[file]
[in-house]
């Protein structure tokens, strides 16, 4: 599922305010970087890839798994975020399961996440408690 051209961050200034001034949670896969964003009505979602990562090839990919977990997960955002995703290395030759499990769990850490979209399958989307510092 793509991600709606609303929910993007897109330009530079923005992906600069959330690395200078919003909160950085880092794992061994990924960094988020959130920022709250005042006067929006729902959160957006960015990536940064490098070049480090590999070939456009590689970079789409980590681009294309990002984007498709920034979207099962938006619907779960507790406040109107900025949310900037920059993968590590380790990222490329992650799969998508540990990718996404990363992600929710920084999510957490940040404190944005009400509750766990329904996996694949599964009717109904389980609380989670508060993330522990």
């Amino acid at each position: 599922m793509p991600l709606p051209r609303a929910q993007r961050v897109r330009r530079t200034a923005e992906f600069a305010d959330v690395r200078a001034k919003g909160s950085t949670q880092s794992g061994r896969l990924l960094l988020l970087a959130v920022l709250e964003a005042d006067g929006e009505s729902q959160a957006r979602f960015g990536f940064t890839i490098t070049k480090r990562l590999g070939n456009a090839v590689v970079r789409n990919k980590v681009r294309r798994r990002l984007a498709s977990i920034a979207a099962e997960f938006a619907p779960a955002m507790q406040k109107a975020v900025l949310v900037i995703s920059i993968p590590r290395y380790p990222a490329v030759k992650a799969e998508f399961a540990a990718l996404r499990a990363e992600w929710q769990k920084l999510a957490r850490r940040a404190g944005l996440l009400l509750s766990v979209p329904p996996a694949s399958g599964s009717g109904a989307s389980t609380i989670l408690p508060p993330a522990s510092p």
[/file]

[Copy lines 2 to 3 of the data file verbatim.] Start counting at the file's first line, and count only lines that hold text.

């Protein structure tokens, strides 16, 4: 599922305010970087890839798994975020399961996440408690 051209961050200034001034949670896969964003009505979602990562090839990919977990997960955002995703290395030759499990769990850490979209399958989307510092 793509991600709606609303929910993007897109330009530079923005992906600069959330690395200078919003909160950085880092794992061994990924960094988020959130920022709250005042006067929006729902959160957006960015990536940064490098070049480090590999070939456009590689970079789409980590681009294309990002984007498709920034979207099962938006619907779960507790406040109107900025949310900037920059993968590590380790990222490329992650799969998508540990990718996404990363992600929710920084999510957490940040404190944005009400509750766990329904996996694949599964009717109904389980609380989670508060993330522990």
């Amino acid at each position: 599922m793509p991600l709606p051209r609303a929910q993007r961050v897109r330009r530079t200034a923005e992906f600069a305010d959330v690395r200078a001034k919003g909160s950085t949670q880092s794992g061994r896969l990924l960094l988020l970087a959130v920022l709250e964003a005042d006067g929006e009505s729902q959160a957006r979602f960015g990536f940064t890839i490098t070049k480090r990562l590999g070939n456009a090839v590689v970079r789409n990919k980590v681009r294309r798994r990002l984007a498709s977990i920034a979207a099962e997960f938006a619907p779960a955002m507790q406040k109107a975020v900025l949310v900037i995703s920059i993968p590590r290395y380790p990222a490329v030759k992650a799969e998508f399961a540990a990718l996404r499990a990363e992600w929710q769990k920084l999510a957490r850490r940040a404190g944005l996440l009400l509750s766990v979209p329904p996996a694949s399958g599964s009717g109904a989307s389980t609380i989670l408690p508060p993330a522990s510092p």